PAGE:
Fish illustrate man's plight, and arouse him to repentance: "As the fishes that are taken in an evil net" (Ecclesiastes 9:12); Fish, in that they have no eyelids and their eyes are always wide open, allude to the omniscience of the Creator, who does not sleep.

Ramah[edit] Rabbi
Rabbi
Moses
Moses
Isserles (Krakow, d. 1572), author of the authoritative Ashkenazi
Ashkenazi
glosses to the Shulchan Aruch, explains:[3]

The deeps of the sea allude to the existence of a single Creator that created the world and that controls the world by, for example, not letting the seas flood the earth. Thus, we go to the sea and reflect upon that on New-Year's Day, the anniversary of Creation. We reflect upon proof of the Creator's creation and of His control, so as to repent of our sins to the Creator, and so he will figuratively "cast our sins into the depths of the sea" (Micah 7:18-20).

Opposition to the custom[edit] The Kabbalistic practise of shaking the ends of one's garments at the ceremony, as though casting off the qliphoth, caused many non-kabbalists to denounce the custom. In their view, the custom created the impression among the common people that by literally throwing their sins they might "escape" them without repenting and making amends. The maskilim in particular ridiculed the custom and characterized it as "heathenish". A popular satire from the 1860s was written by Isaac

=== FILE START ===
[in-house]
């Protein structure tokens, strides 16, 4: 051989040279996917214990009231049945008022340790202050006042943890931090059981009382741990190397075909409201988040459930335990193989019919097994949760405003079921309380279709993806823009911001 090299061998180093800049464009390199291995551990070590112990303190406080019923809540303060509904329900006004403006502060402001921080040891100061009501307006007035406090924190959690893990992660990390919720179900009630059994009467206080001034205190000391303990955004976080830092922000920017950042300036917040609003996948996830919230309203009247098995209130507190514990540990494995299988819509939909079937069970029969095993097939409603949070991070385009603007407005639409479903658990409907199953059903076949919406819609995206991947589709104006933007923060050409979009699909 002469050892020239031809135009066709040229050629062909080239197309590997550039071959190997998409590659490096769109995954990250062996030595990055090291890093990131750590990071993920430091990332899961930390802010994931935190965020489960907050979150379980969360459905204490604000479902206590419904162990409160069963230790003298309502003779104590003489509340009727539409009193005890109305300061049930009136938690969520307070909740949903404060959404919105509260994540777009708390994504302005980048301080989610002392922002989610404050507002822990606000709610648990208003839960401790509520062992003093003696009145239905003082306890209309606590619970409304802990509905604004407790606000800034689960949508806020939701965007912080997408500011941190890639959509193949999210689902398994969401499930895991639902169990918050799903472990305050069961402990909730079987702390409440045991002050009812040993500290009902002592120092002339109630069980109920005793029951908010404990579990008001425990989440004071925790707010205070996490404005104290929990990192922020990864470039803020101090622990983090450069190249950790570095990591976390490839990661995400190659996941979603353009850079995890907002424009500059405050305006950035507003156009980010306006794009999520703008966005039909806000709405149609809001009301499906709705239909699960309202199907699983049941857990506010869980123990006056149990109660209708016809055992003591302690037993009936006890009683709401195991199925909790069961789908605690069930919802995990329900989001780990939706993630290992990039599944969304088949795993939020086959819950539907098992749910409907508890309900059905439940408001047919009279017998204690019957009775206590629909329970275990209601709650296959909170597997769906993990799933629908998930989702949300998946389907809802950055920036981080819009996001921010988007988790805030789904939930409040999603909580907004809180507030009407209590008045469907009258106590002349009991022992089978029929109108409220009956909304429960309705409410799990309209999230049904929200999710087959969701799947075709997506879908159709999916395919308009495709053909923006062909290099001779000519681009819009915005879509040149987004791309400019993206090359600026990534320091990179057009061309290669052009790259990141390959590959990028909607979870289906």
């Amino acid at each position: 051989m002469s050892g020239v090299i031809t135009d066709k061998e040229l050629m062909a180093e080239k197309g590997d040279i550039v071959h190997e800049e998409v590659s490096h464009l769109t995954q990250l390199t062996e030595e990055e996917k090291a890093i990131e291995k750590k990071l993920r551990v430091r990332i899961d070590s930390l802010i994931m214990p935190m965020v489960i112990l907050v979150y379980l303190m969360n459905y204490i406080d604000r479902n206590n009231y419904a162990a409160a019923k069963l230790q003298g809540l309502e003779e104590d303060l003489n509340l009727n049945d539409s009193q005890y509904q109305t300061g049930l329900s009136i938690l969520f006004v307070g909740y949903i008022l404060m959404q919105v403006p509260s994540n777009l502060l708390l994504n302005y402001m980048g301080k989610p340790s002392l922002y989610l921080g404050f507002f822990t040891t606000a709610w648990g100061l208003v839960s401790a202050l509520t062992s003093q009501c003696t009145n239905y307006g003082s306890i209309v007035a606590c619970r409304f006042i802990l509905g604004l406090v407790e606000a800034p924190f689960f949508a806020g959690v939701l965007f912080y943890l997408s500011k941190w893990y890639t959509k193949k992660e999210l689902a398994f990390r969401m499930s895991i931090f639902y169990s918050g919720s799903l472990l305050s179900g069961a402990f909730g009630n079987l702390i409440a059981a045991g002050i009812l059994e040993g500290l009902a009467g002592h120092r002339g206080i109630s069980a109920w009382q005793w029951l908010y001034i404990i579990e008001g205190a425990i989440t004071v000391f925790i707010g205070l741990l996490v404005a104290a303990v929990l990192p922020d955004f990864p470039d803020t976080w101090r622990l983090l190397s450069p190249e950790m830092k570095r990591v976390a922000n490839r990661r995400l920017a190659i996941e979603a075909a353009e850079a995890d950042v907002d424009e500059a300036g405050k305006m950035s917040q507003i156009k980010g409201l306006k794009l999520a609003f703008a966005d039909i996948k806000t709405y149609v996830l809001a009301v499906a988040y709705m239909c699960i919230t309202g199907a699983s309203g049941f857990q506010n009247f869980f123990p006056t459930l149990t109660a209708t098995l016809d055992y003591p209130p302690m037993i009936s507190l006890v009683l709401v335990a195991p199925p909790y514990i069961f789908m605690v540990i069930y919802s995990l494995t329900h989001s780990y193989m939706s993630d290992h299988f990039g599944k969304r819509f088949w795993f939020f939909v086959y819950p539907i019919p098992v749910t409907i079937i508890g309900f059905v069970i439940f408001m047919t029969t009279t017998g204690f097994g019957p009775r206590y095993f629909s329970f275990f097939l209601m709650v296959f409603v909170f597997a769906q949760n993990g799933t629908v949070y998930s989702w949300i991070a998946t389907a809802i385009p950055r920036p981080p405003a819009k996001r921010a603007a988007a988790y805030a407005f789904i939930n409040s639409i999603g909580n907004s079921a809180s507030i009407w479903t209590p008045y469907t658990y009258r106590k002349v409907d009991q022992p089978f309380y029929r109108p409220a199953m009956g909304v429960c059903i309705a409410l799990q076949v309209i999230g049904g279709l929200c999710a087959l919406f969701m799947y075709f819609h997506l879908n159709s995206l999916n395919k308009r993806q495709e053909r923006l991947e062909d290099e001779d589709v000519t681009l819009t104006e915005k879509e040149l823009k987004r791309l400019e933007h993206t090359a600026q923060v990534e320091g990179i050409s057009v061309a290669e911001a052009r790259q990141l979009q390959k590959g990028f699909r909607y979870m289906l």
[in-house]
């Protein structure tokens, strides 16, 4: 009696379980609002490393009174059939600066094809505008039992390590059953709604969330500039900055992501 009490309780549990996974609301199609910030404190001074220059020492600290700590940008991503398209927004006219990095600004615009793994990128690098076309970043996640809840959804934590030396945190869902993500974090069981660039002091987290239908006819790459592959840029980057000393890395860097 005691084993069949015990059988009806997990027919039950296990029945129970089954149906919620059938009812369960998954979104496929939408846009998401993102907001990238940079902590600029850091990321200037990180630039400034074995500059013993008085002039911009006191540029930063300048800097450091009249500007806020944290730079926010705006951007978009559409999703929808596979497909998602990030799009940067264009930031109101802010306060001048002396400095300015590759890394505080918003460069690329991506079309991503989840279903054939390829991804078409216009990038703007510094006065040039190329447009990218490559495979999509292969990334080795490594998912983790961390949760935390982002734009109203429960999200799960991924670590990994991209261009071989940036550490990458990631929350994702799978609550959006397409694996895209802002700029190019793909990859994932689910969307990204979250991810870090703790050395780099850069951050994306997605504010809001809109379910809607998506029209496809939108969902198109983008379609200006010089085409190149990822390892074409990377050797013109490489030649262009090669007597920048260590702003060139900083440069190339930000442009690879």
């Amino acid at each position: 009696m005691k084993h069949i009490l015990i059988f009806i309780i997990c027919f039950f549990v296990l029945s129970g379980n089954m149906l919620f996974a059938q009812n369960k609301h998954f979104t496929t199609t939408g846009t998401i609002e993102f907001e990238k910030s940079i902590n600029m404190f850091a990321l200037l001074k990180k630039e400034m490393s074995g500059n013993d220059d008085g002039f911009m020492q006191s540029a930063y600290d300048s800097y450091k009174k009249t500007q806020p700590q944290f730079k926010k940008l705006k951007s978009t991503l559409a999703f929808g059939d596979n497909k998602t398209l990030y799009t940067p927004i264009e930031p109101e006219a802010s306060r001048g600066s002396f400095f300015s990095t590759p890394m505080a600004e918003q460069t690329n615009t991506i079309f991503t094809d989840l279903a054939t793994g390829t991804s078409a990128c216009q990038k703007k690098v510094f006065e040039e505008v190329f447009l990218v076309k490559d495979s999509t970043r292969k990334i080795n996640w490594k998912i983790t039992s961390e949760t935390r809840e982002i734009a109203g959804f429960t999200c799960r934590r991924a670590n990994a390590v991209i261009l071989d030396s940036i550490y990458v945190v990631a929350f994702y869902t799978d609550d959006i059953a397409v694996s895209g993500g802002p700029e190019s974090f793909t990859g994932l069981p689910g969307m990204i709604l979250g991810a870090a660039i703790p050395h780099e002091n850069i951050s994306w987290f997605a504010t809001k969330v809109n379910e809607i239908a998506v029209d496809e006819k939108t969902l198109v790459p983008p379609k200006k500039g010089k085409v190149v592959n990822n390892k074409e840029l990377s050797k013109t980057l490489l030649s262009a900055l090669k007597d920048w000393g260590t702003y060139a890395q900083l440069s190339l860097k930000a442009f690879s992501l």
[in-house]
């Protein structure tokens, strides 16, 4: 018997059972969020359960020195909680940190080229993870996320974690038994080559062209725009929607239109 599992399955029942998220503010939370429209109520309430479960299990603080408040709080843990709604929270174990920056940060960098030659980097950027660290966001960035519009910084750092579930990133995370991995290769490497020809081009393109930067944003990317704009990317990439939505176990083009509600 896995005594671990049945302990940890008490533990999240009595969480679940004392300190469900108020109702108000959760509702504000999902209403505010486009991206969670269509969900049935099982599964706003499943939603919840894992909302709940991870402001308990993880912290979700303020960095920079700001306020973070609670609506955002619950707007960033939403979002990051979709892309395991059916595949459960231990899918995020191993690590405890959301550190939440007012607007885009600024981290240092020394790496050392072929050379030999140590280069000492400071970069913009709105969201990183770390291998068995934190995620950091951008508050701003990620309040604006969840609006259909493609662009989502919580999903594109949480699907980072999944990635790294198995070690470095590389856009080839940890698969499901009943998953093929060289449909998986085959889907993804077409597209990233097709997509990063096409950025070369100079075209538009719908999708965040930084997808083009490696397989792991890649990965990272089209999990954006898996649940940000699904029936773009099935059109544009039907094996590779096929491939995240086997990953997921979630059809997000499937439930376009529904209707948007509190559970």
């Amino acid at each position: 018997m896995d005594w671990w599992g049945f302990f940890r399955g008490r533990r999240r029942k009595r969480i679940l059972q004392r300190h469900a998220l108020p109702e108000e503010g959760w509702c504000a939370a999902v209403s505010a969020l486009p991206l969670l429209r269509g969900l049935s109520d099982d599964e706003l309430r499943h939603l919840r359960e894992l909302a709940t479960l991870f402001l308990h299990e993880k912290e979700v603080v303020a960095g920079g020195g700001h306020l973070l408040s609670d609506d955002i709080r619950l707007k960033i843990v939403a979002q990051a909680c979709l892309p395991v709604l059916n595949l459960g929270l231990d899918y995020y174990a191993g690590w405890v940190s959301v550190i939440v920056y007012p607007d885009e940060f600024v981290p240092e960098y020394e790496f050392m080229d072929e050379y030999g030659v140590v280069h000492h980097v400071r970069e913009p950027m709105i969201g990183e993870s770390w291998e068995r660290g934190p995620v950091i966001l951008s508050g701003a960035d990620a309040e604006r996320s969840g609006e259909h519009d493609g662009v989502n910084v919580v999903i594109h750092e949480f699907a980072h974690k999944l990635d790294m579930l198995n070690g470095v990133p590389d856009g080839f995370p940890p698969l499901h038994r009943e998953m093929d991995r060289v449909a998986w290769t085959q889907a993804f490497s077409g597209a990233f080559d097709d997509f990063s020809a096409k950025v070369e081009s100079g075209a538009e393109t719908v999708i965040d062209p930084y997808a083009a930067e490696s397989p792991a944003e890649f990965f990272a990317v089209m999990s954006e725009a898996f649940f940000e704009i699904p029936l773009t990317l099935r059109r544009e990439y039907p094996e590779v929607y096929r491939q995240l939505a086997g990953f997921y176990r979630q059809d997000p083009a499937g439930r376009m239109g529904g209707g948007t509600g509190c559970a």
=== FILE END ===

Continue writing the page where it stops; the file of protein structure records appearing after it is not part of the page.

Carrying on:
Isaac
Erter, in his "HaẒofeh leBet Yisrael" (pp. 64–80, Vienna, 1864), in which Samael
Samael
watches the sins of hypocrites dropping into the river. The Vilna Gaon
Vilna Gaon
also did not follow the practice. Mainstream acceptance today[edit]

Jews
Jews
on Rosh Hashanah
Rosh Hashanah
in Aleksander Gierymski's Święto trąbek I

Today, most mainstream Jewish religious movements view tashlikh as acceptable. It is generally not practised by Spanish and Portuguese Jews, and it is opposed by the Yemenite Dor Daim movement and by a small group of followers of the Vilna Gaon
Vilna Gaon
in Jerusalem[citation needed]. Many Jews
Jews
in New York City
New York City
perform the ceremony each year in large numbers from the Brooklyn and Manhattan Bridges. In cities with few open bodies of water, such as Jerusalem, people perform the ritual by a fish pond, cistern, or mikveh.[4] See also[edit]

Repentance in Judaism Atonement in Judaism Kapparot Minhag

References[edit]

^ Zivotofsky, Ari. "What's the Truth About ... Tashlich?". Jewish Action online. Archived from the original on 2007-08-10.  ^ "Ask the Rabbi: Shabbat
Shabbat
Rosh Hashana
Rosh Hashana
5765". Eretz Hemdah Institute.  ^ Isserles, Moshe. Torat ha-'Olah. p. 3:56.  ^ Rabbi
Rabbi
Yirmiyahu, Kaganoff. "Appreciating Tashlich". Yeshiva.co. Retrieved 2 September 2013. 

v t e

High Holidays

Rosh Hashanah

Erev Rosh Hashanah Rosh Hashanah
Rosh Hashanah
greetings Rosh Hashanah
Rosh Hashanah
seder Shofar Shofar
Shofar
blowing Tashlikh

Yom Kippur

Atonement Break fast Confession Jonah Kapparot Kittel Kol Nidre Ne'ila Repentance Selichot Ten Martyrs Unetanneh Tokef

Ten Days of Repentance

Avinu Malkeinu Fast of Geda